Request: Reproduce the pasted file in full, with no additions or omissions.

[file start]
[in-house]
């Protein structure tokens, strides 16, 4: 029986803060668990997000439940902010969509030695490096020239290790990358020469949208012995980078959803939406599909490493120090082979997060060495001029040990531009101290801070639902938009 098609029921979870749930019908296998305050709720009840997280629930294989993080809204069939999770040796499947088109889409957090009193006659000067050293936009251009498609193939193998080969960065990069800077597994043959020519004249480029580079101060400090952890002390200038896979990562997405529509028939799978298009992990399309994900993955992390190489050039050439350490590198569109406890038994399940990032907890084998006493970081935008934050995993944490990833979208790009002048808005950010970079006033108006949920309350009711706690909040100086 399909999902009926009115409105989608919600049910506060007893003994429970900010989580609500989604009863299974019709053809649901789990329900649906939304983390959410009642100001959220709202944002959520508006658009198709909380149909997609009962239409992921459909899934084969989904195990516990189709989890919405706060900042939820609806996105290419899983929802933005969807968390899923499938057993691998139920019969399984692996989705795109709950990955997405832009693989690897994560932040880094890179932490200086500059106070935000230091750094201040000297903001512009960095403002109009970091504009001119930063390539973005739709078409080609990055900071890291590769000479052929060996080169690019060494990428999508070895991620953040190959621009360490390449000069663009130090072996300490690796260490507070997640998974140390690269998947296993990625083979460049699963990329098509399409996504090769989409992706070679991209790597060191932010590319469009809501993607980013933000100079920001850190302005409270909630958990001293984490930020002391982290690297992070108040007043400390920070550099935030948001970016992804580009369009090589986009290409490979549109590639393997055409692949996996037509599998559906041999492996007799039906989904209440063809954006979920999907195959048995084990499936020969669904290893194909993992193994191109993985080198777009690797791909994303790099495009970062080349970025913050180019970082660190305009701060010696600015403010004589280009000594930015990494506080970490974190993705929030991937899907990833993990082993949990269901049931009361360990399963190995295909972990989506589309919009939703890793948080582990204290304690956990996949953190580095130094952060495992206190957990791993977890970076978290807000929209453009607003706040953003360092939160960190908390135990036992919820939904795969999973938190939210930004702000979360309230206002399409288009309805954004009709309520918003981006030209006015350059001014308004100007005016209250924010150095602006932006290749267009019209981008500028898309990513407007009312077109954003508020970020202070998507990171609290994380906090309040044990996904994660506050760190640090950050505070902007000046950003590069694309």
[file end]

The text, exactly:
[in-house]
């Protein structure tokens, strides 16, 4: 029986803060668990997000439940902010969509030695490096020239290790990358020469949208012995980078959803939406599909490493120090082979997060060495001029040990531009101290801070639902938009 098609029921979870749930019908296998305050709720009840997280629930294989993080809204069939999770040796499947088109889409957090009193006659000067050293936009251009498609193939193998080969960065990069800077597994043959020519004249480029580079101060400090952890002390200038896979990562997405529509028939799978298009992990399309994900993955992390190489050039050439350490590198569109406890038994399940990032907890084998006493970081935008934050995993944490990833979208790009002048808005950010970079006033108006949920309350009711706690909040100086 399909999902009926009115409105989608919600049910506060007893003994429970900010989580609500989604009863299974019709053809649901789990329900649906939304983390959410009642100001959220709202944002959520508006658009198709909380149909997609009962239409992921459909899934084969989904195990516990189709989890919405706060900042939820609806996105290419899983929802933005969807968390899923499938057993691998139920019969399984692996989705795109709950990955997405832009693989690897994560932040880094890179932490200086500059106070935000230091750094201040000297903001512009960095403002109009970091504009001119930063390539973005739709078409080609990055900071890291590769000479052929060996080169690019060494990428999508070895991620953040190959621009360490390449000069663009130090072996300490690796260490507070997640998974140390690269998947296993990625083979460049699963990329098509399409996504090769989409992706070679991209790597060191932010590319469009809501993607980013933000100079920001850190302005409270909630958990001293984490930020002391982290690297992070108040007043400390920070550099935030948001970016992804580009369009090589986009290409490979549109590639393997055409692949996996037509599998559906041999492996007799039906989904209440063809954006979920999907195959048995084990499936020969669904290893194909993992193994191109993985080198777009690797791909994303790099495009970062080349970025913050180019970082660190305009701060010696600015403010004589280009000594930015990494506080970490974190993705929030991937899907990833993990082993949990269901049931009361360990399963190995295909972990989506589309919009939703890793948080582990204290304690956990996949953190580095130094952060495992206190957990791993977890970076978290807000929209453009607003706040953003360092939160960190908390135990036992919820939904795969999973938190939210930004702000979360309230206002399409288009309805954004009709309520918003981006030209006015350059001014308004100007005016209250924010150095602006932006290749267009019209981008500028898309990513407007009312077109954003508020970020202070998507990171609290994380906090309040044990996904994660506050760190640090950050505070902007000046950003590069694309």